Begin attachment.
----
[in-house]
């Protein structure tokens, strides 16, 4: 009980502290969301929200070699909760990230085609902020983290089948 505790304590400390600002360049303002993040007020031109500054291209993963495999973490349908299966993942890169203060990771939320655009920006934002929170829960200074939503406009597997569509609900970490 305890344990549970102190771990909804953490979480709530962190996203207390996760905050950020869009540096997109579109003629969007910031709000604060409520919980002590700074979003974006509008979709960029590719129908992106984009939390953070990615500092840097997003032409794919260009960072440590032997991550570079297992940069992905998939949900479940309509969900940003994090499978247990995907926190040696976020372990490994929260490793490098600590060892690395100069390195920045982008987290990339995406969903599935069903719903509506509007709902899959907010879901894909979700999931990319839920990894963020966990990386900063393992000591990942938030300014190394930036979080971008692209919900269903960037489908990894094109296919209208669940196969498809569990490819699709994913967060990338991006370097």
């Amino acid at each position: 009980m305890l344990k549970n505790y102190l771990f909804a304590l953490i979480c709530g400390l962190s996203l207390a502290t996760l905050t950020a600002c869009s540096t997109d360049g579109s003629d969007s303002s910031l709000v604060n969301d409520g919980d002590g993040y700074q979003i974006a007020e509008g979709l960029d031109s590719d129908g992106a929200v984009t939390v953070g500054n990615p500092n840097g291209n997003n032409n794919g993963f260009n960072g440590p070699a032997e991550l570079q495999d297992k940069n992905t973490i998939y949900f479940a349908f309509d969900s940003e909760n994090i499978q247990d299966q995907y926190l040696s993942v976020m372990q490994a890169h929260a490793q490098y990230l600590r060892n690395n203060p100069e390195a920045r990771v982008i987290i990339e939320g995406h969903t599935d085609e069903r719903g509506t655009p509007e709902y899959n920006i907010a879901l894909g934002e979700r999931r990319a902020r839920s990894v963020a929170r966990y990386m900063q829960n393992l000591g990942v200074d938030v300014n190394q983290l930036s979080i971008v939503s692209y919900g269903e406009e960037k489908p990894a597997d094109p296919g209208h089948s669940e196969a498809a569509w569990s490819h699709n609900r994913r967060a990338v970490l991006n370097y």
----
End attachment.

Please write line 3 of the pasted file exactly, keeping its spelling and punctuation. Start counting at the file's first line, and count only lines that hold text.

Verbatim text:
């Amino acid at each position: 009980m305890l344990k549970n505790y102190l771990f909804a304590l953490i979480c709530g400390l962190s996203l207390a502290t996760l905050t950020a600002c869009s540096t997109d360049g579109s003629d969007s303002s910031l709000v604060n969301d409520g919980d002590g993040y700074q979003i974006a007020e509008g979709l960029d031109s590719d129908g992106a929200v984009t939390v953070g500054n990615p500092n840097g291209n997003n032409n794919g993963f260009n960072g440590p070699a032997e991550l570079q495999d297992k940069n992905t973490i998939y949900f479940a349908f309509d969900s940003e909760n994090i499978q247990d299966q995907y926190l040696s993942v976020m372990q490994a890169h929260a490793q490098y990230l600590r060892n690395n203060p100069e390195a920045r990771v982008i987290i990339e939320g995406h969903t599935d085609e069903r719903g509506t655009p509007e709902y899959n920006i907010a879901l894909g934002e979700r999931r990319a902020r839920s990894v963020a929170r966990y990386m900063q829960n393992l000591g990942v200074d938030v300014n190394q983290l930036s979080i971008v939503s692209y919900g269903e406009e960037k489908p990894a597997d094109p296919g209208h089948s669940e196969a498809a569509w569990s490819h699709n609900r994913r967060a990338v970490l991006n370097y």